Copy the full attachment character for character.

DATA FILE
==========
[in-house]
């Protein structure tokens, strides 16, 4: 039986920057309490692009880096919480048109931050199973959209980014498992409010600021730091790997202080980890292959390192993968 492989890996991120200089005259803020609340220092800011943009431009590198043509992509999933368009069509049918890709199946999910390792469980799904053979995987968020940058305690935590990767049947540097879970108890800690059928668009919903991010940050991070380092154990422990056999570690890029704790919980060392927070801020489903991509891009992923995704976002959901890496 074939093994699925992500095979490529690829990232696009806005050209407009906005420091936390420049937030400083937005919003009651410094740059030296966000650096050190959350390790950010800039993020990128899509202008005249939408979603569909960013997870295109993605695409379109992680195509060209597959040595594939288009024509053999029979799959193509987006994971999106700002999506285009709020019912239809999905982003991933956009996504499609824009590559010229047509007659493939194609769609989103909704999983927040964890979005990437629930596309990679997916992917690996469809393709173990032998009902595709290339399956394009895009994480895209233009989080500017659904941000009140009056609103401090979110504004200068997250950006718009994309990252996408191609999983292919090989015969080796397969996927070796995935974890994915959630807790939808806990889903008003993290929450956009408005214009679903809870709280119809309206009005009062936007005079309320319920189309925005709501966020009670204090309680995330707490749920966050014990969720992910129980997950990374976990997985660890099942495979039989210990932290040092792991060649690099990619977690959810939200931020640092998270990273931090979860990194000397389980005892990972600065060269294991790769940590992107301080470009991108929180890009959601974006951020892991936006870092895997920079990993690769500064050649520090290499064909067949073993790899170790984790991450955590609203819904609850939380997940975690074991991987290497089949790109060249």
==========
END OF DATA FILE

[in-house]
């Protein structure tokens, strides 16, 4: 039986920057309490692009880096919480048109931050199973959209980014498992409010600021730091790997202080980890292959390192993968 492989890996991120200089005259803020609340220092800011943009431009590198043509992509999933368009069509049918890709199946999910390792469980799904053979995987968020940058305690935590990767049947540097879970108890800690059928668009919903991010940050991070380092154990422990056999570690890029704790919980060392927070801020489903991509891009992923995704976002959901890496 074939093994699925992500095979490529690829990232696009806005050209407009906005420091936390420049937030400083937005919003009651410094740059030296966000650096050190959350390790950010800039993020990128899509202008005249939408979603569909960013997870295109993605695409379109992680195509060209597959040595594939288009024509053999029979799959193509987006994971999106700002999506285009709020019912239809999905982003991933956009996504499609824009590559010229047509007659493939194609769609989103909704999983927040964890979005990437629930596309990679997916992917690996469809393709173990032998009902595709290339399956394009895009994480895209233009989080500017659904941000009140009056609103401090979110504004200068997250950006718009994309990252996408191609999983292919090989015969080796397969996927070796995935974890994915959630807790939808806990889903008003993290929450956009408005214009679903809870709280119809309206009005009062936007005079309320319920189309925005709501966020009670204090309680995330707490749920966050014990969720992910129980997950990374976990997985660890099942495979039989210990932290040092792991060649690099990619977690959810939200931020640092998270990273931090979860990194000397389980005892990972600065060269294991790769940590992107301080470009991108929180890009959601974006951020892991936006870092895997920079990993690769500064050649520090290499064909067949073993790899170790984790991450955590609203819904609850939380997940975690074991991987290497089949790109060249």